Rainier Beach High School in Seattle doesn’t have the best reputation, but that’s starting to change. Over the last two years, the school has had a 25-point increase in graduation rates, and in spring of 2016, 79% of seniors there graduated, which is higher than the district average of 74%.

What’s the secret to their success? The International Baccalaureate, a program popular with the children of diplomats, and known for its rigorous academic expectations. Using that program has increase the school’s graduation rates, and its popularity, as the upcoming 2016-2017 academic year has the highest enrollment numbers in a decade. Unfortunately, the program’s funding is expected to dry up in 2017, so it’s unclear how, or if, the school will be able to keep up the good work.

If the funding falls through and the IB program is canceled, we can expect Rainier Beach high to slip back to its old ways. This would be a tragedy because kids living in the area need a good school, and if the, program is working it should be supported and perhaps even adopted in other school and other districts.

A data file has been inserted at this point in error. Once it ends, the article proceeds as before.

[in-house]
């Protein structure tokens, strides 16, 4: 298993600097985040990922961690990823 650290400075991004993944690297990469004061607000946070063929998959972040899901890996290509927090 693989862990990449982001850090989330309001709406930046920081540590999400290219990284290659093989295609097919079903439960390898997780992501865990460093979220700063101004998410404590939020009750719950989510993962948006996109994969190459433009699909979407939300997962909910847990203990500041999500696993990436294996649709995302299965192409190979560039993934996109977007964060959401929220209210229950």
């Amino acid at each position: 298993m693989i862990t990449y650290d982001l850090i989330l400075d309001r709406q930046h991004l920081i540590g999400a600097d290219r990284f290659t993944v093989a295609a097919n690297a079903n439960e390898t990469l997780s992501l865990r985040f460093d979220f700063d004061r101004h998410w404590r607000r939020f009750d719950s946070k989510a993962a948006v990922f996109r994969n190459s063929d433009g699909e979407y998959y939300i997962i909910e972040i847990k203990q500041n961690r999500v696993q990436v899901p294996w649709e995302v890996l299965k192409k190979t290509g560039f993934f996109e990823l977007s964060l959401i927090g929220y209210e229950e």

The success of the IB program there flies in the face of decades of educational theory, specifically, the idea that some kids simply aren’t cut out for college, so why bother teaching them? The kids who attend Rainier Beach High aren’t wealthy, and they mostly aren’t white, which has traditionally worked against them. Race and class cause a lot of problems in American education, not because these kids aren’t smart enough or good enough for the system, but because they’re all too often given the short end of the stick.

Rainier Beach High School’s International Baccalaureate program has shown that, with the right tools, everybody can succeed—and that attitude has become contagious, with lots of kids clamoring to go to the school. That’s exactly the kind of excitement we want to see.

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